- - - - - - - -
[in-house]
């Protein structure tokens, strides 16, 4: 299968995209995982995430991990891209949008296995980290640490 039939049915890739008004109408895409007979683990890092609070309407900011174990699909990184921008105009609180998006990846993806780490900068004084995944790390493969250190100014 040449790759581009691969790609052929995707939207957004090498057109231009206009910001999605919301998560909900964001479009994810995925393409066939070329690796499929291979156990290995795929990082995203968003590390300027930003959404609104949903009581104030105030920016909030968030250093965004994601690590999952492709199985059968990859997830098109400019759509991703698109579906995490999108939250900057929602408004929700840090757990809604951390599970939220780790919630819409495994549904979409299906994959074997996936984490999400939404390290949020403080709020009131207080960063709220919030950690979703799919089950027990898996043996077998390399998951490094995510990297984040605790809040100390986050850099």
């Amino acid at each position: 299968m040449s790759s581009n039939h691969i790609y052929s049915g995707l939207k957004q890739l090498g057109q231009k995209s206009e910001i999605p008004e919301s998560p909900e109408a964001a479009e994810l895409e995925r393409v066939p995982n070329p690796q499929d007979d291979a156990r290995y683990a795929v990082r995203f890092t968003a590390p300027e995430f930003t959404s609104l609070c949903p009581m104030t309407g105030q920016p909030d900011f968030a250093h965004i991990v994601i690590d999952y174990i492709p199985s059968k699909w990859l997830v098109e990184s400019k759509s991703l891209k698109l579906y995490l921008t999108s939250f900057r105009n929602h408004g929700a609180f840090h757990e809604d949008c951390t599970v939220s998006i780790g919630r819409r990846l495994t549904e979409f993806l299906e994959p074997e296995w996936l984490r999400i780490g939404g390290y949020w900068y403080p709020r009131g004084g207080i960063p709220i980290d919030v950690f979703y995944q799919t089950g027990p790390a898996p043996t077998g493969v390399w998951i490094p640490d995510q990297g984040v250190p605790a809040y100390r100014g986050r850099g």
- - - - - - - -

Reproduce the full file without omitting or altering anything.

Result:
[in-house]
């Protein structure tokens, strides 16, 4: 299968995209995982995430991990891209949008296995980290640490 039939049915890739008004109408895409007979683990890092609070309407900011174990699909990184921008105009609180998006990846993806780490900068004084995944790390493969250190100014 040449790759581009691969790609052929995707939207957004090498057109231009206009910001999605919301998560909900964001479009994810995925393409066939070329690796499929291979156990290995795929990082995203968003590390300027930003959404609104949903009581104030105030920016909030968030250093965004994601690590999952492709199985059968990859997830098109400019759509991703698109579906995490999108939250900057929602408004929700840090757990809604951390599970939220780790919630819409495994549904979409299906994959074997996936984490999400939404390290949020403080709020009131207080960063709220919030950690979703799919089950027990898996043996077998390399998951490094995510990297984040605790809040100390986050850099």
């Amino acid at each position: 299968m040449s790759s581009n039939h691969i790609y052929s049915g995707l939207k957004q890739l090498g057109q231009k995209s206009e910001i999605p008004e919301s998560p909900e109408a964001a479009e994810l895409e995925r393409v066939p995982n070329p690796q499929d007979d291979a156990r290995y683990a795929v990082r995203f890092t968003a590390p300027e995430f930003t959404s609104l609070c949903p009581m104030t309407g105030q920016p909030d900011f968030a250093h965004i991990v994601i690590d999952y174990i492709p199985s059968k699909w990859l997830v098109e990184s400019k759509s991703l891209k698109l579906y995490l921008t999108s939250f900057r105009n929602h408004g929700a609180f840090h757990e809604d949008c951390t599970v939220s998006i780790g919630r819409r990846l495994t549904e979409f993806l299906e994959p074997e296995w996936l984490r999400i780490g939404g390290y949020w900068y403080p709020r009131g004084g207080i960063p709220i980290d919030v950690f979703y995944q799919t089950g027990p790390a898996p043996t077998g493969v390399w998951i490094p640490d995510q990297g984040v250190p605790a809040y100390r100014g986050r850099g």